It’s great to see you performing at the Houses of Parliament and actively seeking to make a difference. How did that opportunity arise?

Temi [Mwale] runs a campaign called The 4Front Project. It's for young people, and she's been doing loads of talks and getting kids involved and trying to make a real change. She went to the Houses of Parliament with her kids and her campaign, and obviously invited me along. I brought my son along 'cause I felt like it would be a good experience for him. We created ten mini manifestos to put towards Parliament to change some new laws. I suggested that they should bring mindfulness and meditation into reception in primary schools. I think it's really important that children are being taught how to manage their emotions. We're not taught to take a moment and to breathe!

And then I performed. There was also a spoken-word poet there, and he performed. We were shooting the "Listen" video as well, so we wore our T-shirts that had slogans on about Theresa May, but they got confiscated! And we actually shot the video right inside the Houses of Parliament, even though there was a sign saying 'no cameras'! It was a really sick experience, actually, 'cause there was an MP in the room when I was performing. His face when I was sending for Theresa May was just priceless.

What’s your take on the ‘Grime4Corbyn’ movement of last year? Would you like to see more grime-and-politics initiatives along the same lines in the future?

Yeah, definitely, because it did get a lot of young people to pay attention, to do their research, and to wanna make a change. It was an eye-opener and obviously, who wouldn't love Corbyn? He's so lovely, and it's kinda sick that he loves grime as well.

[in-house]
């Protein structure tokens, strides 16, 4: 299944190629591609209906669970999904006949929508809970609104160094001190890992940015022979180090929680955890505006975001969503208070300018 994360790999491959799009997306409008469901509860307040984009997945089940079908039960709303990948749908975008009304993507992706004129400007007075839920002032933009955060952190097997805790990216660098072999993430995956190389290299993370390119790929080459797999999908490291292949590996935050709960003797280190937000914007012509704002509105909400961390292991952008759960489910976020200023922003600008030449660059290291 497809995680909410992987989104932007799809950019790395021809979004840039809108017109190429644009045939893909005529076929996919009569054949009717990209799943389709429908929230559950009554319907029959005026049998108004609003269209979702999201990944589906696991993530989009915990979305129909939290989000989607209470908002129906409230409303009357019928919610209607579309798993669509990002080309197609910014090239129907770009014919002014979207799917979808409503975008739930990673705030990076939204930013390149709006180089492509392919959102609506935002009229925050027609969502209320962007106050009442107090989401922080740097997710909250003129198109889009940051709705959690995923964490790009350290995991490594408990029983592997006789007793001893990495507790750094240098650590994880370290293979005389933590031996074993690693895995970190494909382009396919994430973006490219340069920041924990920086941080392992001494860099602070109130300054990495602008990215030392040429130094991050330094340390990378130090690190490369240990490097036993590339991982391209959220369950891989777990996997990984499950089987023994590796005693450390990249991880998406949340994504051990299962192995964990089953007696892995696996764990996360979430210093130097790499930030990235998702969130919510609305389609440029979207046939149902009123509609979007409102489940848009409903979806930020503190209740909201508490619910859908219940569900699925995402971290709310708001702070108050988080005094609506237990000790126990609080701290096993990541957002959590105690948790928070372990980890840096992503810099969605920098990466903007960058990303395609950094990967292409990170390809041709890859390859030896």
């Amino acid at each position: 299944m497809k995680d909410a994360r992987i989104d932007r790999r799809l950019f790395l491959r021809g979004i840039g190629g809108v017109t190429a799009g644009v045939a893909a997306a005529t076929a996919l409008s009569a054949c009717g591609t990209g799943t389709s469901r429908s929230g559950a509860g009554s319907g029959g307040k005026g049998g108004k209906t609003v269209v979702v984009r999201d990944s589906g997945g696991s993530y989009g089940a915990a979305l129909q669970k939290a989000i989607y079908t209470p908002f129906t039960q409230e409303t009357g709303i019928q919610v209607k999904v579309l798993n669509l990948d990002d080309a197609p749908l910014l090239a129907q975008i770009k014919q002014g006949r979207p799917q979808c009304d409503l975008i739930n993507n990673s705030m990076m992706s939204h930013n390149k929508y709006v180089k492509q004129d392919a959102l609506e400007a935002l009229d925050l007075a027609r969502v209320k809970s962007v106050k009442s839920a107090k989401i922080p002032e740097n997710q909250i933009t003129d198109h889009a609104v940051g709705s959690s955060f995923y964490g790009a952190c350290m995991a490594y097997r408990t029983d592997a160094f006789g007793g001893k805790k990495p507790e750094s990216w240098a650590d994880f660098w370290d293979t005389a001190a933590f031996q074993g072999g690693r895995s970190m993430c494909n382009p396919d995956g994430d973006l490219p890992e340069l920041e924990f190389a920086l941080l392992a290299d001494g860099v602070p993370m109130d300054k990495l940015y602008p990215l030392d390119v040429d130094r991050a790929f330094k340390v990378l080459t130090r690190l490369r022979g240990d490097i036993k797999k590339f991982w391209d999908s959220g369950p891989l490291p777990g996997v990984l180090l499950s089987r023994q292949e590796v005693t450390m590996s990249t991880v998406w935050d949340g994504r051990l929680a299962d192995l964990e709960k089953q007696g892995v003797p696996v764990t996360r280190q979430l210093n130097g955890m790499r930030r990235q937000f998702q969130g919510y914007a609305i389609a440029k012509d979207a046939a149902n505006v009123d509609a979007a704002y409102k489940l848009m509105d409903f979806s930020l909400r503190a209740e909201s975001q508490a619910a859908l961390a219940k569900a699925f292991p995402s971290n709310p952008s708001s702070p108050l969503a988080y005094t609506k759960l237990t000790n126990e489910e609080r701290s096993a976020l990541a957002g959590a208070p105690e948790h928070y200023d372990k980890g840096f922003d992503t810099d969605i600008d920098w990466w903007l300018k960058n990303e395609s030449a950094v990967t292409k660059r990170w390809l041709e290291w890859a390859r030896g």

It's a well-known fact that women in the grime scene are vastly outnumbered by men, and it's an issue you've spoken passionately about. Do you think schemes like women-only lineups and discounted event tickets for women are making a positive difference?

I think they're a good thing, although I feel like it shouldn't have even had to come to that in the first place. Unfortunately, women just don't get hired as much as we should. I don't know why, but we don't. It's like we have to work twice as hard, but you can't complain about it, because if you complain about it then you're gonna seem like you're bitter and you're a hater! If we do come together, and we do talk about it, in the right way, then a change will happen. You can't be silent about things for too long, 'cause everything's gonna stay the same.

So these movements like Girls of Grime and Girls I Rate and the all-female lineup at the Smirnoff event are a good thing... we can come together to represent women, but not as a girl band! We still need to be individuals and we need to represent ourselves. There were women on the Grime Originals lineup, so big up Sharky [Major] for that. There are things happening; it's just taking time. I want more women to believe in themselves, stand up for themselves, and not be afraid to say what's right.

Amen to that. On a lighter note, you recently released the 'Madders on the Block' project, which includes contributions from an all-star lineup of MCs and producers. It’s a huge mission statement for a debut release – has it achieved what you were hoping for?

It was basically an album; that's what people keep telling me. I just wanted to get material out because it was a stage in my life that I was going through, and now I'm past that journey. It's out there, people are hearing it, and now I'm excited to get the new stuff out 'cause it's ten times better. I honestly believe that I get better with every song. So my new material is exciting and I'm gonna try and motivate and inspire people through it, as well. I like giving people advice in my music. Sometimes I put things I've learnt in self-help books in my lyrics, just because people need to hear it. So, hopefully, my new stuff's gonna be uplifting.

Glad to hear it. Have you got any new music or shows on the horizon in particular that you’d like our readers to know about?

I've got a new track with J-Fresh called "Oh My" coming in October. We've just shot a video for that, and there'll be a launch party. I'll also be releasing music videos for "Raindrops" featuring Kraze and "In the End" as the finale from my EP.

Brilliant, we'll have to keep an eye out! Thanks for your time.

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Find Madders Tiff on Twitter (@MaddersTiff), Facebook (@MaddersTiff), and Instagram (@MaddersTiff) for more updates. Today's her birthday so all the more reason to hit that follow button!